Statement on removal of X's signatory status

  • Mis and Dis information
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Reset.Tech Australia welcomes the decision of the Complaints Sub-Committee to revoke the signatory status of X, formerly known as Twitter, from the Australian Code of Practice on Disinformation and Misinformation (ACPDM). 

Reset.Tech Australia thanks the independent Complaints Sub-Committee and DIGI, acting as the Code’s administrator, for their professionalism throughout the complaints process. 

On 26th September 2023, Reset.Tech observed the apparent removal of a public user reporting mechanism on X’s services. Australians lost the ability to report misinformation about politics mere weeks before a referendum. Reset.Tech Australia attempted to contact X on the 27th September. After receiving no response, Reset.Tech Australia escalated the matter to DIGI on 3rd October 2023. 

The removal of the public user reporting feature coincided with a high volume of serious falsehoods about Australia’s electoral process, as revealed in Reset.Tech Australia research and noted in public comments by the Australian Electoral Commissioner, Tom Rogers. 

Critically – this matter was not about individual decisions on content and speech, but rather, a compliance problem created by X’s lack of interest in maintaining user reporting flows.   

X’s engagement with regulatory processes globally is commensurate with the powers and penalties available from those processes. The contrast between their refusal to engage with Australian frameworks and their participation in the transparency requirements for Europe’s new Digital Services Act is stark. X has demonstrated contempt for Australia’s systems of tech governance and indeed a total disinterest in electoral integrity.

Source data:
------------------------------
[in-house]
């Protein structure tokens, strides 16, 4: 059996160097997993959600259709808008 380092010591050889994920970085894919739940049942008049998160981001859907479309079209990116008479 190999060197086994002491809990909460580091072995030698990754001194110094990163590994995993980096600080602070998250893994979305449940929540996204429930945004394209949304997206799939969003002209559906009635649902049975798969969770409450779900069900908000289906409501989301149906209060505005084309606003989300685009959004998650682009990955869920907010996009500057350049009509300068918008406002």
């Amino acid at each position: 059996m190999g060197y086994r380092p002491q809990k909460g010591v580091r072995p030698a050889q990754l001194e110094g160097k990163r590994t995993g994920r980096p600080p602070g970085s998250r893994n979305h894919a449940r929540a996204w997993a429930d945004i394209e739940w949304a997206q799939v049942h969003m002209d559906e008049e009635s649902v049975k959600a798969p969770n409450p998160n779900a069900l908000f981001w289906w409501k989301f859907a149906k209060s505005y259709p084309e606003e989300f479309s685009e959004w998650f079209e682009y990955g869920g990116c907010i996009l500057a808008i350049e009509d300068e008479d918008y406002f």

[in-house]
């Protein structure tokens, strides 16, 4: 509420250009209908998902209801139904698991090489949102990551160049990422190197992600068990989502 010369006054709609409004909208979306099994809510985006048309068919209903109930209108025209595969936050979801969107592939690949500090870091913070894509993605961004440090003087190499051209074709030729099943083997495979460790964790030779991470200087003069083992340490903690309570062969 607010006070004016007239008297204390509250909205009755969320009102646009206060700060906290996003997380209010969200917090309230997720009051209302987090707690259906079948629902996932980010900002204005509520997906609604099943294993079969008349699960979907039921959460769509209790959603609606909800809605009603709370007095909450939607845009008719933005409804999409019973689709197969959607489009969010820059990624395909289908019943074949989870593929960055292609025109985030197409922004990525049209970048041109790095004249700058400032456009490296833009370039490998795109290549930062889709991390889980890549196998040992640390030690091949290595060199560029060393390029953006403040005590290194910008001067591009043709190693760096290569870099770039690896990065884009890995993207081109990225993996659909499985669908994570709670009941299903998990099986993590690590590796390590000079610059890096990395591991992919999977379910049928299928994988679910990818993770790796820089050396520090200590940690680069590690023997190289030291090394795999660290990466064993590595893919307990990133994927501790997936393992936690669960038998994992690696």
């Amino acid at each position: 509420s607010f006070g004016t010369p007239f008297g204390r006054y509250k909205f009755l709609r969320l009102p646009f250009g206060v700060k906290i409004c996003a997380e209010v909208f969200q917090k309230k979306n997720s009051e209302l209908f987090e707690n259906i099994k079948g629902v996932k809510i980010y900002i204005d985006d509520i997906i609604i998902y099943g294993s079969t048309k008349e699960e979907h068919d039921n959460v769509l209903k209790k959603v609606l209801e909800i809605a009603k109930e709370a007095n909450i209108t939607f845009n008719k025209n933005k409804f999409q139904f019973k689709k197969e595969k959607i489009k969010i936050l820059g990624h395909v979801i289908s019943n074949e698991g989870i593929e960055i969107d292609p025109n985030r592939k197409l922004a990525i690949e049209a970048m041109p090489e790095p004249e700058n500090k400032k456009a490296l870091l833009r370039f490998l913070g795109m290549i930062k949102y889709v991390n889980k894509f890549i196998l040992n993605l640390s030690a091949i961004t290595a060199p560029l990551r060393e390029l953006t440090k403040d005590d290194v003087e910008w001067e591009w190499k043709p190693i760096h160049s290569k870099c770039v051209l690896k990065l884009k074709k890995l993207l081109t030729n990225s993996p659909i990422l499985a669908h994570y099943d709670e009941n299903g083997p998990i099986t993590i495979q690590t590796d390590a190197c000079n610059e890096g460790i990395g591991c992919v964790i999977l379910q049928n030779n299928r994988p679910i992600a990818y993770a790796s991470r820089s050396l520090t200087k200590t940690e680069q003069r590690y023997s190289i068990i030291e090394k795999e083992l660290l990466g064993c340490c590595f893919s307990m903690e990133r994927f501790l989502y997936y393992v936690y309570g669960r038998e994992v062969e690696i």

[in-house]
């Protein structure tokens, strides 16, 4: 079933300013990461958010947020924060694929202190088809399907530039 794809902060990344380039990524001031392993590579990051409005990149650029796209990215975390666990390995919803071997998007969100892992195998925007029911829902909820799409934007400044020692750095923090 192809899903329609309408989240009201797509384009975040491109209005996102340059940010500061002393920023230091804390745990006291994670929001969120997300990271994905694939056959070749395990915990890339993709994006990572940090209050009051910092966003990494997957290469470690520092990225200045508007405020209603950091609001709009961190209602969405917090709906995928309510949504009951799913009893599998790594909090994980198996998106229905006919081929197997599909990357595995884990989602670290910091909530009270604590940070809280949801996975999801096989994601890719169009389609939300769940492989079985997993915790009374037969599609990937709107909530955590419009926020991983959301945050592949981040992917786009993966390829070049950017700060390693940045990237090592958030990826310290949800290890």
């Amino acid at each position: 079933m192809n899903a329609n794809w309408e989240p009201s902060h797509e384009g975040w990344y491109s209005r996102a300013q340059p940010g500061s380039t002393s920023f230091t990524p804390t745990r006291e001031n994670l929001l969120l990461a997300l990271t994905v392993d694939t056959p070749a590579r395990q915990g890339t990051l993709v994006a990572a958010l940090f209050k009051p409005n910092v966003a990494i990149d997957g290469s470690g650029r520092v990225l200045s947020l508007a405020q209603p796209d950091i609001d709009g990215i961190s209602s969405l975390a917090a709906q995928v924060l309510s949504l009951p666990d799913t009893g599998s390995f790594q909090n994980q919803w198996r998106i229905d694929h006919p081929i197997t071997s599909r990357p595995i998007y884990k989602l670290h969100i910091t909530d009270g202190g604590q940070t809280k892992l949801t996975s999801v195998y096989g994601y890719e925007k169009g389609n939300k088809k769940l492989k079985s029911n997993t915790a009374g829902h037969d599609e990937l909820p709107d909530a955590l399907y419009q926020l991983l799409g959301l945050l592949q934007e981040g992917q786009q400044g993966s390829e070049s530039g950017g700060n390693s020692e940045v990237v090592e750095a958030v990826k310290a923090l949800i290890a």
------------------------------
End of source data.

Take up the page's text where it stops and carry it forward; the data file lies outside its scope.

As debate persists in Australia on how best to manage the scaling risks and harms from Big Tech, let this case study be a lesson that our regulators urgently need powers to demand information and levy commercially meaningful fines when necessary. 

Alice Dawkins, Executive Director: “While we are pleased that the Complaints Sub-Committee agreed with our argument, this is a sombre occasion. Removal of signatory status is a last-resort measure and not something to be celebrated – it represents a breakdown in engagement. We urgently need legislation in Australia that empowers timely and impactful regulatory action when tech companies fail on their promises.”

Dr Rys Farthing, Director of Research & Policy: “The outcome today places Australia where Europe was in 2019, when it was broadly recognised that the voluntary disinformation code had failed. In came the Digital Services Act, which is now producing transparency measures Australia can only dream of. The next steps, of comprehensive legislation that pragmatically reckons with the limits of co-regulation, are abundantly clear.”     

Artwork attribution: Jamillah Knowles / Better Images of AI / Data People / CC-BY 4.0